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What are small cell and non-small cell lung cancers?

Non-small cell lung cancer makes up most of the diagnoses

lung cancerWhile lung cancer is less common than cancers of the breast or prostate, it is responsible for nearly a third of all cancer deaths in the United States – 27% according to the American Cancer Society. The stigma of lung cancer being a “smoker’s disease” still persists despite the fact that 20% of deaths from lung cancer occur in those who never smoked. The last few years have been very exciting for lung cancer research. New immune and targeted therapies are available to treat this very deadly cancer.

Surprisingly, lung cancer is not one disease. It is classified into three types based upon the type and location of cell involved: small cell, non-small cell and lung carcinoid tumor. Continue reading

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Stroke and sleep apnea: Strange bed partners

Stroke and sleep apnea manStroke researchers now know that sleep apnea is very common after stroke. We have found that about 75% of stroke patients have sleep apnea. This is important because sleep apnea has wide-ranging consequences for stroke patients.

Why it’s important for sleep apnea to be diagnosed in stroke patients

Sleep apnea is a predictor of poor outcomes following stroke, such as greater disability and higher mortality. The exact reasons for this are unknown at this time and warrant further study.

In addition, it is possible that sleep apnea contributes to increased stroke risk by promoting atherosclerosis, hyper coagulability (an abnormally increased tendency for the blood to clot) and adverse effects on cerebral hemodynamics (the forces involved in the circulation of blood in the brain).  Continue reading

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‘A small timetable to get healthy’

Off-the-track concussion brings Olympic hopeful athlete to Michigan NeuroSport

Neuro_Medsport_061_BLOGShe’s no stranger to sports injuries, but hurdler and Olympic hopeful Candice Price had no idea what to do next when she was hurt in a bad car crash this fall. Price found herself with a concussion, and then debilitating headaches and some trouble keeping her balance.

“This has been one of the most challenging injuries,” Price says, “and there’s nothing visual I can point out to people, it’s just an injury to my brain.”

Price, an Ann Arbor-area native, visited sports neurologist Andrea Almeida, M.D., at the Michigan NeuroSport clinic right away to figure out how to improve her symptoms and get back to preparing for Rio de Janeiro this summer for the 2016 Olympics.

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Pulmonary arterial hypertension took the life of singer Natalie Cole

U-M expert weighs in on the disease

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The recent death of singer Natalie Cole from complications of pulmonary arterial hypertension (PAH) has raised many questions about this rare lung disease.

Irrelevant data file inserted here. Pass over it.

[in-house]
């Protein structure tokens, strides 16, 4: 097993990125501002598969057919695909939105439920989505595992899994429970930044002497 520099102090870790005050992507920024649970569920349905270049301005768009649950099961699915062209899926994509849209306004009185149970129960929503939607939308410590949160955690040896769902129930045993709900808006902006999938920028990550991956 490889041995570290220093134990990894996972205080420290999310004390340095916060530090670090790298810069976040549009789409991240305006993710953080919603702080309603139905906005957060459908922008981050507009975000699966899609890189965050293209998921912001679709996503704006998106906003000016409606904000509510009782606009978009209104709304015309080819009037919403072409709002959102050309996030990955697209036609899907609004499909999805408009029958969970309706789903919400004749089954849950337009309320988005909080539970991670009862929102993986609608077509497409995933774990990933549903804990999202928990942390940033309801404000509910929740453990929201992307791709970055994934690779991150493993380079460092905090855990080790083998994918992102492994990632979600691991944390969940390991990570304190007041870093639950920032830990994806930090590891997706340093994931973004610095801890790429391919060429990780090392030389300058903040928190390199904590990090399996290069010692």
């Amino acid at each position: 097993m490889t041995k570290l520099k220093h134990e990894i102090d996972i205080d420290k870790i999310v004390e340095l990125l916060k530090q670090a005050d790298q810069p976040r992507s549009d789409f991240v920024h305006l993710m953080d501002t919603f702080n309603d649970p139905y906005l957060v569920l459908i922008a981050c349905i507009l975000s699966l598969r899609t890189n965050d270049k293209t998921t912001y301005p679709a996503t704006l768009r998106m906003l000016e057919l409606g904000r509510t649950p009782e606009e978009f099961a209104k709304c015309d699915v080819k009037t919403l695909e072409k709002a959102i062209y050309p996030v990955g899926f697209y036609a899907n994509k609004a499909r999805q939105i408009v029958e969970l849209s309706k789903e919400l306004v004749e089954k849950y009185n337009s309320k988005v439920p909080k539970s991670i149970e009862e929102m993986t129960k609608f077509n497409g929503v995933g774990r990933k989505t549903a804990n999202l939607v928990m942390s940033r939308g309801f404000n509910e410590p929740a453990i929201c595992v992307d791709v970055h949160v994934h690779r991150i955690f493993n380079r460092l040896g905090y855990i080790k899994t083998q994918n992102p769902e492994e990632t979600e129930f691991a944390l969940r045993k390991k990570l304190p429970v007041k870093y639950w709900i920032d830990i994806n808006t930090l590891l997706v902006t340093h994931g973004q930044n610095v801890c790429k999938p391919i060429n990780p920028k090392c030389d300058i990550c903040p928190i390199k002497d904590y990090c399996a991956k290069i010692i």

Dr. Vallerie McLaughlin, director of the Pulmonary Hypertension Program at the University of Michigan Frankel Cardiovascular Center, offers insight into this challenging disease:

  • Approximately 25 to 50 people per million have pulmonary arterial hypertension.
  • The condition predominantly affects women in their 40s and 50s. In fact, women diagnosed with PAH outnumber men with the condition 3:1.
  • Shortness of breath is the most common symptom. Others include lightheadedness, fatigue, chest pain and lower extremity edema.
  • Diagnosis is typically suspected based on an echocardiogram (ultrasound of the heart) and confirmed with a right heart catheterization.

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Why is the Cancer Center called comprehensive?

The term comprehensive says a lot about cancer care

comprehensive cancer center

Cancer centers called ‘comprehensive’ by the NCI have an especially broad range of patient care, education and research programs.

Even though it’s a mouthful to say “University of Michigan Comprehensive Cancer Center,” comprehensive is one of the most important words in that name. We say it a lot. In fact, many pages on our website point out that we are designated comprehensive by the National Cancer Institute. It’s a big, important-sounding word, but what does it mean?

When the NCI recognized us as a cancer center in 1988 and designated us comprehensive in 1991, we joined what was then a handful of cancer centers working with the NCI on a special goal: to form a backbone for government-funded programs studying and controlling cancer. Continue reading

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Guard your heart when shoveling snow

Tips to make shoveling a winter event, not a cardiac event

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When the snow starts piling up, many who pick up their shovels and head for their driveways and walkways are putting themselves at risk for an adverse cardiac event. These include heart attacks, where a blockage cuts off the heart’s blood supply leading to tissue damage, and cardiac arrest, when the heart beats irregularly and then stops. But for those at risk, there are ways to guard your heart when shoveling show.

Who’s at risk?

Men are more at risk than women, but certain people with health problems have higher risk than others for a cardiac event. These include anyone who:

  • is in poor physical condition
  • has a history of heart disease, including heart attacks, heart failure and stroke
  • has hypertension or diabetes

The greatest risk is with people who are still recovering from a heart attack, or who are being treated for heart failure. People in these groups should avoid snow shoveling entirely. Continue reading